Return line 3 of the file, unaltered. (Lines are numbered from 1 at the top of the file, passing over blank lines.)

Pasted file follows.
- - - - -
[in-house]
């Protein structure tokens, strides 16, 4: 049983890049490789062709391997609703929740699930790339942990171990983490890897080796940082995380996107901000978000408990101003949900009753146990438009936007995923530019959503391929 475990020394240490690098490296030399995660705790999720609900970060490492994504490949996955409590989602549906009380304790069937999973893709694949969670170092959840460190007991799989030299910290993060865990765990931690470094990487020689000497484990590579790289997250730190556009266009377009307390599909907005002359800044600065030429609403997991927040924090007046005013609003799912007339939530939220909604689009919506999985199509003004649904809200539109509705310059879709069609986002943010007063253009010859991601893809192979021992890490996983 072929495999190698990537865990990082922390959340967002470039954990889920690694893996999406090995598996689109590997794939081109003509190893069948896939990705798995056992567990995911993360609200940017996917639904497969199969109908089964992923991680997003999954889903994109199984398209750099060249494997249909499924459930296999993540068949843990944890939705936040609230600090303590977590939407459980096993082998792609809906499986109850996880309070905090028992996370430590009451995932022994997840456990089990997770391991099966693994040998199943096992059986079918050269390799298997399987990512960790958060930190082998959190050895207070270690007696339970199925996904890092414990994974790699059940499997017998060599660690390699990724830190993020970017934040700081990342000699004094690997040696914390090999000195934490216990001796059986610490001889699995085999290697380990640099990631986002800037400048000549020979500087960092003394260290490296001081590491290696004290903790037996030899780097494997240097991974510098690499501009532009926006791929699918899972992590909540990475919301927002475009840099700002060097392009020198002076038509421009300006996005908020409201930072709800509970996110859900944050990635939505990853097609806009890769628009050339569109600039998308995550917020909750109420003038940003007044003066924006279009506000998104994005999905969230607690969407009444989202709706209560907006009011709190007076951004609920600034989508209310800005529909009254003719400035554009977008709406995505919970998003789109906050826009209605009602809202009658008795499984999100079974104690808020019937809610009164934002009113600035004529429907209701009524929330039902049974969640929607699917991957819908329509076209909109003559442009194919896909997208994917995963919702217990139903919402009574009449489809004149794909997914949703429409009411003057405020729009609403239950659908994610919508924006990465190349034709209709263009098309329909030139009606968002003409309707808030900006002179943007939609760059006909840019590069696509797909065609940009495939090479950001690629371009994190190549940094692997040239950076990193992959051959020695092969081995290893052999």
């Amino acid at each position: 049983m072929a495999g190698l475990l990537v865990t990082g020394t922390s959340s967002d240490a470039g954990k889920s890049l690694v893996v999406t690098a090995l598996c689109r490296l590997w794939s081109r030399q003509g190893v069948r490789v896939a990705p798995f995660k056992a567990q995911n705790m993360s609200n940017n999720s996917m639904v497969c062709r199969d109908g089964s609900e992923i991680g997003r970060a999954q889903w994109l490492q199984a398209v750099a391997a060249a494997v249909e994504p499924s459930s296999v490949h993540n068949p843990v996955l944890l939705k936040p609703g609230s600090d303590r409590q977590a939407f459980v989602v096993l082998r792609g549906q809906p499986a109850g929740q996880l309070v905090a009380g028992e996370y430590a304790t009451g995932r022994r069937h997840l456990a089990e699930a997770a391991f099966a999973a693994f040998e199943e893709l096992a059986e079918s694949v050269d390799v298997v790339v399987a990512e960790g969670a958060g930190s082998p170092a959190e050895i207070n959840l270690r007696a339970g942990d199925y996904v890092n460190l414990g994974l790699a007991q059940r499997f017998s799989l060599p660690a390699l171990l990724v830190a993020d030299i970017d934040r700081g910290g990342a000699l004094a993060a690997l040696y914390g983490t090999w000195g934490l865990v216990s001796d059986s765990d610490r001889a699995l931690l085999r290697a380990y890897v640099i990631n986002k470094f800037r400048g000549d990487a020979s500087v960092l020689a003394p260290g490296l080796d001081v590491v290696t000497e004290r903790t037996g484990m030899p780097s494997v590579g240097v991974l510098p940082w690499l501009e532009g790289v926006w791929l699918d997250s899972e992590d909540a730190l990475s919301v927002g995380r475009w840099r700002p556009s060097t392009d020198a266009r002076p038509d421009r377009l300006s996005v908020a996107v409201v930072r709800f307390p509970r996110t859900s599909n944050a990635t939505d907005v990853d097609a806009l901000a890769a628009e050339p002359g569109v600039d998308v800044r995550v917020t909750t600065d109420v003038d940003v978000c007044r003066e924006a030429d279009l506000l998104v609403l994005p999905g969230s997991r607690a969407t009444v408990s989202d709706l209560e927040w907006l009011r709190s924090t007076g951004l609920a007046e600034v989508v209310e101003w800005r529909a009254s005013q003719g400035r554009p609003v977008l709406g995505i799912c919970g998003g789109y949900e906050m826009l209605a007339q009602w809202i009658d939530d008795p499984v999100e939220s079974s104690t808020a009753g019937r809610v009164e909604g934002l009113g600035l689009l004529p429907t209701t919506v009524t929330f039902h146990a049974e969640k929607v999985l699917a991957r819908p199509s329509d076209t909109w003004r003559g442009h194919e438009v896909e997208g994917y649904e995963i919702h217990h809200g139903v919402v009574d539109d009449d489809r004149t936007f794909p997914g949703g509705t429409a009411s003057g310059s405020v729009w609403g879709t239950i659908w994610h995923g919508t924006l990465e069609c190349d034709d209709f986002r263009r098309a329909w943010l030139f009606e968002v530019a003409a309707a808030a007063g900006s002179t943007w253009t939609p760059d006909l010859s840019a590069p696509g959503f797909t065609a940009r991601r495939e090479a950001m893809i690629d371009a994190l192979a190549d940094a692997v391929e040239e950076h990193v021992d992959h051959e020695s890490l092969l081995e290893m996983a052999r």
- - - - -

């Amino acid at each position: 049983m072929a495999g190698l475990l990537v865990t990082g020394t922390s959340s967002d240490a470039g954990k889920s890049l690694v893996v999406t690098a090995l598996c689109r490296l590997w794939s081109r030399q003509g190893v069948r490789v896939a990705p798995f995660k056992a567990q995911n705790m993360s609200n940017n999720s996917m639904v497969c062709r199969d109908g089964s609900e992923i991680g997003r970060a999954q889903w994109l490492q199984a398209v750099a391997a060249a494997v249909e994504p499924s459930s296999v490949h993540n068949p843990v996955l944890l939705k936040p609703g609230s600090d303590r409590q977590a939407f459980v989602v096993l082998r792609g549906q809906p499986a109850g929740q996880l309070v905090a009380g028992e996370y430590a304790t009451g995932r022994r069937h997840l456990a089990e699930a997770a391991f099966a999973a693994f040998e199943e893709l096992a059986e079918s694949v050269d390799v298997v790339v399987a990512e960790g969670a958060g930190s082998p170092a959190e050895i207070n959840l270690r007696a339970g942990d199925y996904v890092n460190l414990g994974l790699a007991q059940r499997f017998s799989l060599p660690a390699l171990l990724v830190a993020d030299i970017d934040r700081g910290g990342a000699l004094a993060a690997l040696y914390g983490t090999w000195g934490l865990v216990s001796d059986s765990d610490r001889a699995l931690l085999r290697a380990y890897v640099i990631n986002k470094f800037r400048g000549d990487a020979s500087v960092l020689a003394p260290g490296l080796d001081v590491v290696t000497e004290r903790t037996g484990m030899p780097s494997v590579g240097v991974l510098p940082w690499l501009e532009g790289v926006w791929l699918d997250s899972e992590d909540a730190l990475s919301v927002g995380r475009w840099r700002p556009s060097t392009d020198a266009r002076p038509d421009r377009l300006s996005v908020a996107v409201v930072r709800f307390p509970r996110t859900s599909n944050a990635t939505d907005v990853d097609a806009l901000a890769a628009e050339p002359g569109v600039d998308v800044r995550v917020t909750t600065d109420v003038d940003v978000c007044r003066e924006a030429d279009l506000l998104v609403l994005p999905g969230s997991r607690a969407t009444v408990s989202d709706l209560e927040w907006l009011r709190s924090t007076g951004l609920a007046e600034v989508v209310e101003w800005r529909a009254s005013q003719g400035r554009p609003v977008l709406g995505i799912c919970g998003g789109y949900e906050m826009l209605a007339q009602w809202i009658d939530d008795p499984v999100e939220s079974s104690t808020a009753g019937r809610v009164e909604g934002l009113g600035l689009l004529p429907t209701t919506v009524t929330f039902h146990a049974e969640k929607v999985l699917a991957r819908p199509s329509d076209t909109w003004r003559g442009h194919e438009v896909e997208g994917y649904e995963i919702h217990h809200g139903v919402v009574d539109d009449d489809r004149t936007f794909p997914g949703g509705t429409a009411s003057g310059s405020v729009w609403g879709t239950i659908w994610h995923g919508t924006l990465e069609c190349d034709d209709f986002r263009r098309a329909w943010l030139f009606e968002v530019a003409a309707a808030a007063g900006s002179t943007w253009t939609p760059d006909l010859s840019a590069p696509g959503f797909t065609a940009r991601r495939e090479a950001m893809i690629d371009a994190l192979a190549d940094a692997v391929e040239e950076h990193v021992d992959h051959e020695s890490l092969l081995e290893m996983a052999r």